• zh.wp is already Mandarin Chinese - there's no point in creating a new "Mandarin Chinese" wp. Blodance 01:46, 13 January 2010 (UTC)
  Comment zh.wp is a transdialet Wikipedia, does not preserve the original voice of mandarin. --虞海 (Yú Hǎi) 06:52, 12 February 2010 (UTC)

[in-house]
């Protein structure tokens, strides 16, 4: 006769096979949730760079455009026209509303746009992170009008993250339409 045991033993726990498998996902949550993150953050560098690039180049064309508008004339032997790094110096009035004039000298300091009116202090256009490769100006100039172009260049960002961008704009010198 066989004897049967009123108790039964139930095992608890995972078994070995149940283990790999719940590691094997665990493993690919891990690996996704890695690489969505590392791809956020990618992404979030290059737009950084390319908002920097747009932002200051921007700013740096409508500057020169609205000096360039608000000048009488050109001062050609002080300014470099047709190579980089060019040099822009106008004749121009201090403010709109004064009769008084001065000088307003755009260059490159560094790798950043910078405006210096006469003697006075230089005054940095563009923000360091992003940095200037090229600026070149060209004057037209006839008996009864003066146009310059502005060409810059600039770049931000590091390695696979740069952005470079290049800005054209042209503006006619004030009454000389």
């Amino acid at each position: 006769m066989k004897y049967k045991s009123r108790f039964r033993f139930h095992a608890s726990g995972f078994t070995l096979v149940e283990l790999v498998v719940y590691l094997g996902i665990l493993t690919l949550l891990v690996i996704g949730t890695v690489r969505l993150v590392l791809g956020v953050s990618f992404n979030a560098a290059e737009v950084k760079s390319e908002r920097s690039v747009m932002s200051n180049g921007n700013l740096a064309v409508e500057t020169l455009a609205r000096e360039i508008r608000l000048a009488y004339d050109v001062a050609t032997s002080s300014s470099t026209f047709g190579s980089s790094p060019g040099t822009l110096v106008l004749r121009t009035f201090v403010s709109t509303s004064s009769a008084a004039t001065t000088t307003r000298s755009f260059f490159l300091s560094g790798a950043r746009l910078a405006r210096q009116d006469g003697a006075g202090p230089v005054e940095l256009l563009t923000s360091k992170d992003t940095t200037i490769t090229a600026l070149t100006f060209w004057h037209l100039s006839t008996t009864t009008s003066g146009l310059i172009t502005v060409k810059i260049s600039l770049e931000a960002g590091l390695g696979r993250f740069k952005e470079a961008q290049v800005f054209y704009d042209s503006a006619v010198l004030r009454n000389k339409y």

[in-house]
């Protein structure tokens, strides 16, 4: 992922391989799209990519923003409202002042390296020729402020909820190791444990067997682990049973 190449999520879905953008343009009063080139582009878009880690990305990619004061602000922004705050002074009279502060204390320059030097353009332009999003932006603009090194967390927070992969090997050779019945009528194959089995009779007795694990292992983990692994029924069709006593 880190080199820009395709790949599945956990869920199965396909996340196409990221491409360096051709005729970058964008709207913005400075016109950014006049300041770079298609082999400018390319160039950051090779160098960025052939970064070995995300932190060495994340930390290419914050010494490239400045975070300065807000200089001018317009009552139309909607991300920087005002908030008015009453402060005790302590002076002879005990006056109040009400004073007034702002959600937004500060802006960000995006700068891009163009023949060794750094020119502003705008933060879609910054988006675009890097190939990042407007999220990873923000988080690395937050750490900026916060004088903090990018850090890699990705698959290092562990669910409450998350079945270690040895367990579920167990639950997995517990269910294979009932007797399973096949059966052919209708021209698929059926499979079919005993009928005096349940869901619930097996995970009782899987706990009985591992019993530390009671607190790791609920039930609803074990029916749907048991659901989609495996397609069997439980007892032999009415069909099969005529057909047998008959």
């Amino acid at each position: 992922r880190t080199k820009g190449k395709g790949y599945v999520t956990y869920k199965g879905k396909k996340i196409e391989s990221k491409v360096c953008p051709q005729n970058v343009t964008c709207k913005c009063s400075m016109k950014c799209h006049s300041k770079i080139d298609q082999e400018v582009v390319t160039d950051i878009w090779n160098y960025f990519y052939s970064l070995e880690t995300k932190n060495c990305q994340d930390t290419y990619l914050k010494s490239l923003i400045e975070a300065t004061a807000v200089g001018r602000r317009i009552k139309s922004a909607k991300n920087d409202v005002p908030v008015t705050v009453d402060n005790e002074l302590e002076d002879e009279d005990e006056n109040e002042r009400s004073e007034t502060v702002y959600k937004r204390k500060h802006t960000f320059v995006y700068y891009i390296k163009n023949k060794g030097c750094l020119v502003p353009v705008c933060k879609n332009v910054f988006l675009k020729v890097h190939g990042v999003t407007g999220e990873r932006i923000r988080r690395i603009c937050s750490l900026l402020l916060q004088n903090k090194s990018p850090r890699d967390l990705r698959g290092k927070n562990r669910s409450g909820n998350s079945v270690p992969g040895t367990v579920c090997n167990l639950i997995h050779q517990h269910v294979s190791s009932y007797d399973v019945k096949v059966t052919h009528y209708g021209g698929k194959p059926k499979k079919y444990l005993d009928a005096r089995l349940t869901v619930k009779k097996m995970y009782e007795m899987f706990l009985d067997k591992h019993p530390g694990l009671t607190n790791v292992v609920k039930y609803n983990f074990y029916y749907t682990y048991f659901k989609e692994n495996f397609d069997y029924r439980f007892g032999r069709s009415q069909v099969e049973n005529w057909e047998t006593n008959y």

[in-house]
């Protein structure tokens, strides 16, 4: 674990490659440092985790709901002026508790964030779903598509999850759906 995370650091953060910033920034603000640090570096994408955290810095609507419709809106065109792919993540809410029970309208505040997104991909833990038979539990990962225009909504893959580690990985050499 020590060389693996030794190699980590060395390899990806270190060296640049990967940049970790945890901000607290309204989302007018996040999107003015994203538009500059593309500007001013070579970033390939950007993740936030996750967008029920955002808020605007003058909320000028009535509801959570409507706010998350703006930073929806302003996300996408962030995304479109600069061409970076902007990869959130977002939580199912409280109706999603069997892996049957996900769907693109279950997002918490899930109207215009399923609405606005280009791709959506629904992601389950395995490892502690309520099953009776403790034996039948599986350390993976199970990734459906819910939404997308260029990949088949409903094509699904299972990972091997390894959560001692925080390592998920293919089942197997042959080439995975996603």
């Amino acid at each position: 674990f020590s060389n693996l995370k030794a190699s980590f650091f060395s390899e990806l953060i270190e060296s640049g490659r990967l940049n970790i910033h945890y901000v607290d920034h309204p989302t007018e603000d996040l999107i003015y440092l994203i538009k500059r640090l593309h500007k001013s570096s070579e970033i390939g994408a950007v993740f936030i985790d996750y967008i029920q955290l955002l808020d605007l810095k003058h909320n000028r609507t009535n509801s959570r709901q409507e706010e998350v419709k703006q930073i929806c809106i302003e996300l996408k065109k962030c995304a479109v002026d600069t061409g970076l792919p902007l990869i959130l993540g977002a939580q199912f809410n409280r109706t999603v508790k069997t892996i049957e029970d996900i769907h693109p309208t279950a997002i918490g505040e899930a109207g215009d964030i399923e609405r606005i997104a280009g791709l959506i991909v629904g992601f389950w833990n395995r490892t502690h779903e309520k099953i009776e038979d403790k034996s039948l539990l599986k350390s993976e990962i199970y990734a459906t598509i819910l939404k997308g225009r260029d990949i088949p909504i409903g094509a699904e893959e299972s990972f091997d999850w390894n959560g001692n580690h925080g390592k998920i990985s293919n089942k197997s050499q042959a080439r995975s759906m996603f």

• I think it is not necessary. The only effective way of recording Chinese is to use the Chinese characters. In China, wherever you are, you can understand the Chinese characters easily, but it is much more difficult to identify the Pinyin(which is used in this version of Wikipedia). Perhaps it is for the little kids who can only read Pinyin? And if you want to translate Chinese into Pinyin (here you call Mandarin Chinese),the computer can do it perfectly (except some special usages). It doesn't need us to translate, perhaps the Google Translator is enough. It is just the phonetic way to spell Chinese, the grammer or vocabulary that sort of things are just the same as Chinese. It's a completely waste of time. In history, it has been proved that Pinyin can't be used as a main written language.It can be just used as a way to help people to learn Chinese, to know the pronunciation. Once people wanted to change Chinese characters into Pinyin, but they all failed. Because the Chinese characters describe the meaning but not only the pronunciation, to understand Chinese characters is much more faster than to understand Pinyin. At last, I think if there are really a number of people wanting to read Pinyin, this version can be added into that Chinese page. Just like Simplified Chinese and Traditonal Chinese in the Wikipedia.--ZhangHaowen 12:48, 31 January 2010 (UTC)